Moving towards connected flow model
Future investment banks will require to drop their non-core assets and re-design their service delivery like in a connected flow model, which would require them to move their capacity and processes among various geographies and partners in the ecosystem. This will optimize the use of financial technology, data, and analytics to generate differentiated insight and added value.
Investment banks will become a data-centric organization that focuses on client journey and move middle-and back-office functionality into market utilities or to financial technology. Further, data set available with banks will help them to predict their client trading activities and risk appetite using artificial intelligence, machine learning, and natural language processing.
This will dramatically change the way investment banking jobs are seen.
An investment bank will evolve into an agile participant in a sophisticated ecosystem that addresses market trends and focuses on differentiating factors such as risk and customer experience.
In the end, a few functions would be carried out at an investment bank’s internal teams: risk management, payments, data processing (client data and regulatory reports), and ledger. The technology to deliver these functions already exists today:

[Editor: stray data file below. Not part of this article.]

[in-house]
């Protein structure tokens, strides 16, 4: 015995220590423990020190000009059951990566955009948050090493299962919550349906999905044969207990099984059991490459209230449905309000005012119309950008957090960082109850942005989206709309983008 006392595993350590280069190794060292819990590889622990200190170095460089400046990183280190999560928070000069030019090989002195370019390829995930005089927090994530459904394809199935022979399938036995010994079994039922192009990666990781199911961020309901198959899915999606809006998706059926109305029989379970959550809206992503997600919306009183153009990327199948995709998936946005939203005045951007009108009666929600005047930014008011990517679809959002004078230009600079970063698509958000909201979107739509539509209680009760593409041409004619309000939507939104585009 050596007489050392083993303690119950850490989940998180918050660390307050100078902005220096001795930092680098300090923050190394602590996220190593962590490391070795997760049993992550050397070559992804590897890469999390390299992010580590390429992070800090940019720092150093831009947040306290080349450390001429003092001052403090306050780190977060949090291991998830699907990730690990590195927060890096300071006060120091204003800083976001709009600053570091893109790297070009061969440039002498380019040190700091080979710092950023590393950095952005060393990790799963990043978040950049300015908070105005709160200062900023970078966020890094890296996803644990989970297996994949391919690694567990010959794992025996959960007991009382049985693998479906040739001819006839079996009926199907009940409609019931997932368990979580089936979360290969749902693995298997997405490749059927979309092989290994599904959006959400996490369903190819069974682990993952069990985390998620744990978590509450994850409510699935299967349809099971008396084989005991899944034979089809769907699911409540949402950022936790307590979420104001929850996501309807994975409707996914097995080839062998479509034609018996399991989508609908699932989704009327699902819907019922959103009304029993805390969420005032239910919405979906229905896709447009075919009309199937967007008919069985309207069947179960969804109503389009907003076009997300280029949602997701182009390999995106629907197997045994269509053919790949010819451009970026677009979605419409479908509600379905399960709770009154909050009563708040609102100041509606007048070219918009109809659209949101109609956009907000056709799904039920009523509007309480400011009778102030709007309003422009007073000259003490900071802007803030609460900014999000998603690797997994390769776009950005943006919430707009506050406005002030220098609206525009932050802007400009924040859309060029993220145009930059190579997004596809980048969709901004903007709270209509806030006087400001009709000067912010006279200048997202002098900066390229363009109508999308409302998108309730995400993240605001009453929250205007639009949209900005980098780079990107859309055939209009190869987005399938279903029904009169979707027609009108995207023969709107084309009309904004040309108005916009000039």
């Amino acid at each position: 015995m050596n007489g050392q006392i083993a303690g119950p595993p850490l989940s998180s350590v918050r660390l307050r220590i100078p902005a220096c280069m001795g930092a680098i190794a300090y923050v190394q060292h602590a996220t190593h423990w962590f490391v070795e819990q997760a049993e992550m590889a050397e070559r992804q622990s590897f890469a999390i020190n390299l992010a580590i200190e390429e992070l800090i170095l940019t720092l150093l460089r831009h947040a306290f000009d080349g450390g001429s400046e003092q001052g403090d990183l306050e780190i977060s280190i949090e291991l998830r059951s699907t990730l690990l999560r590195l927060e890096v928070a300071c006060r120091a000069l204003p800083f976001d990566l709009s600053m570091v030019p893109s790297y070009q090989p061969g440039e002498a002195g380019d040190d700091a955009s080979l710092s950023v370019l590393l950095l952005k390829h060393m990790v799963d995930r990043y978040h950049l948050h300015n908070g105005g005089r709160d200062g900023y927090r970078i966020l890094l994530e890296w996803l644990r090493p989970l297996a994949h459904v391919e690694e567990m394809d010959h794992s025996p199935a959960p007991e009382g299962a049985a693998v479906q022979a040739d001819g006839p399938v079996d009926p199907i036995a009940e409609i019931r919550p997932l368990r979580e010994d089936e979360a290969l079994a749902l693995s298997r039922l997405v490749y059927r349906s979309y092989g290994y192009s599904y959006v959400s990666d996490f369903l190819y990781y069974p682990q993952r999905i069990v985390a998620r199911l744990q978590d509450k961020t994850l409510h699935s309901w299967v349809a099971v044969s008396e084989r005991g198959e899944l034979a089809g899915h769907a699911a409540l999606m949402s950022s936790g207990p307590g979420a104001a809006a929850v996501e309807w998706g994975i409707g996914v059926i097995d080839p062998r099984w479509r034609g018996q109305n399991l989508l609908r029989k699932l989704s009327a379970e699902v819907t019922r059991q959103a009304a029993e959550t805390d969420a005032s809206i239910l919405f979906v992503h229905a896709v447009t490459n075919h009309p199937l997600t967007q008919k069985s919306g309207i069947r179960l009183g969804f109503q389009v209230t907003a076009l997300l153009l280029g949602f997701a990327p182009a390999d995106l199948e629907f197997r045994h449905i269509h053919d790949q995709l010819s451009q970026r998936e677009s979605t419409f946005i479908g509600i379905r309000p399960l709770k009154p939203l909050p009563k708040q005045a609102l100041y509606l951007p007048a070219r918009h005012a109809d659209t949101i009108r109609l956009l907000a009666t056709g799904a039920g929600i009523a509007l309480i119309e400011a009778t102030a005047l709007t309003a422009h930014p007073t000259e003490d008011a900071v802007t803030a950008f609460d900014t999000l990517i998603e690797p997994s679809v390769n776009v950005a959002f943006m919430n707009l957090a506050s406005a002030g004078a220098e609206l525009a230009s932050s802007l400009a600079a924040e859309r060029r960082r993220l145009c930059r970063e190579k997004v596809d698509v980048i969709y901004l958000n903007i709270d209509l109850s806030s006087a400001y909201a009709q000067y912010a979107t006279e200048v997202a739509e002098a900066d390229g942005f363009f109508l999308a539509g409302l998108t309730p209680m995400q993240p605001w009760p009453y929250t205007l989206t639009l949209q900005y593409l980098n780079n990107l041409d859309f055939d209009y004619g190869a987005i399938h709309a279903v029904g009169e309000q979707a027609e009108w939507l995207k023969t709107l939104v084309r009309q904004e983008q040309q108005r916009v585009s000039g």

- Distributed Ledger Technology (DLT) based on the blockchain provides a basis for a shared ledger which minimizes reconciliations.
- Existing open-source technologies can build data lakes that store vast quantities of data generated by the business.
- Advanced analytics and cognitive technology can extract valuable insight from data.
Choosing the archetype
It would come down to deciding whether it would be more advantageous to become a client capturer or a flow player. To do so, investment banks will need to consider their existing infrastructure, technology infrastructure, capital availability, portfolio of products, and talent pool. Mapping the archetype’s projected core competencies is the next step for investment banks in recognizing the archetype, followed by understanding how to bridge the capability gap if there’s a need to do so.